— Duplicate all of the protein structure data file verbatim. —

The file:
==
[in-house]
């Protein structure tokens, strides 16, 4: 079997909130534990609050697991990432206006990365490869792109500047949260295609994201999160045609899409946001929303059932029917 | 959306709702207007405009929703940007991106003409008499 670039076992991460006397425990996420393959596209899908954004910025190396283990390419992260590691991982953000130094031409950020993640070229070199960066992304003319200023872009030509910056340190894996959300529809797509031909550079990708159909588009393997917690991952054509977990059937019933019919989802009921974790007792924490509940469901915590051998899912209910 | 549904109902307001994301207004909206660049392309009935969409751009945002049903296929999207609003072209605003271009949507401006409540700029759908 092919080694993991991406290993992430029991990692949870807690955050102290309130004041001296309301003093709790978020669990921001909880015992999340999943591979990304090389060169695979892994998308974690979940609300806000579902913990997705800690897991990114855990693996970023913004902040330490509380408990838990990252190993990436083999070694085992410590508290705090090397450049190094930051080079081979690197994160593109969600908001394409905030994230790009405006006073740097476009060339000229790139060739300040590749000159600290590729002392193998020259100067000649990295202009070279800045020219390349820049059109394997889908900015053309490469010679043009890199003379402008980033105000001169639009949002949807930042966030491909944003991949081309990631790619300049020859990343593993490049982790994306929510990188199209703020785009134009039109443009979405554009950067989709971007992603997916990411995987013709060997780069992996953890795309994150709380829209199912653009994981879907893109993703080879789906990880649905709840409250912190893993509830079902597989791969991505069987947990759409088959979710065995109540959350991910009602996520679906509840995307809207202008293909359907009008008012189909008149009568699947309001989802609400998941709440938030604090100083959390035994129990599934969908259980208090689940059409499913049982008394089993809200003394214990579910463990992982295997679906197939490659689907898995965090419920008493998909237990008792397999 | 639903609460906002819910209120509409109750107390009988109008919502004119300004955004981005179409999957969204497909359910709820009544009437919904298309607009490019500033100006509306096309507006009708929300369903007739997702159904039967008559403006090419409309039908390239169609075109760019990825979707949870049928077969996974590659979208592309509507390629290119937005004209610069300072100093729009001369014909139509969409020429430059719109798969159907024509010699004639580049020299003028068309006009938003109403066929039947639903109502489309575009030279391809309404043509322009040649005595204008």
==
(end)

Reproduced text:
[in-house]
């Protein structure tokens, strides 16, 4: 079997909130534990609050697991990432206006990365490869792109500047949260295609994201999160045609899409946001929303059932029917 | 959306709702207007405009929703940007991106003409008499 670039076992991460006397425990996420393959596209899908954004910025190396283990390419992260590691991982953000130094031409950020993640070229070199960066992304003319200023872009030509910056340190894996959300529809797509031909550079990708159909588009393997917690991952054509977990059937019933019919989802009921974790007792924490509940469901915590051998899912209910 | 549904109902307001994301207004909206660049392309009935969409751009945002049903296929999207609003072209605003271009949507401006409540700029759908 092919080694993991991406290993992430029991990692949870807690955050102290309130004041001296309301003093709790978020669990921001909880015992999340999943591979990304090389060169695979892994998308974690979940609300806000579902913990997705800690897991990114855990693996970023913004902040330490509380408990838990990252190993990436083999070694085992410590508290705090090397450049190094930051080079081979690197994160593109969600908001394409905030994230790009405006006073740097476009060339000229790139060739300040590749000159600290590729002392193998020259100067000649990295202009070279800045020219390349820049059109394997889908900015053309490469010679043009890199003379402008980033105000001169639009949002949807930042966030491909944003991949081309990631790619300049020859990343593993490049982790994306929510990188199209703020785009134009039109443009979405554009950067989709971007992603997916990411995987013709060997780069992996953890795309994150709380829209199912653009994981879907893109993703080879789906990880649905709840409250912190893993509830079902597989791969991505069987947990759409088959979710065995109540959350991910009602996520679906509840995307809207202008293909359907009008008012189909008149009568699947309001989802609400998941709440938030604090100083959390035994129990599934969908259980208090689940059409499913049982008394089993809200003394214990579910463990992982295997679906197939490659689907898995965090419920008493998909237990008792397999 | 639903609460906002819910209120509409109750107390009988109008919502004119300004955004981005179409999957969204497909359910709820009544009437919904298309607009490019500033100006509306096309507006009708929300369903007739997702159904039967008559403006090419409309039908390239169609075109760019990825979707949870049928077969996974590659979208592309509507390629290119937005004209610069300072100093729009001369014909139509969409020429430059719109798969159907024509010699004639580049020299003028068309006009938003109403066929039947639903109502489309575009030279391809309404043509322009040649005595204008």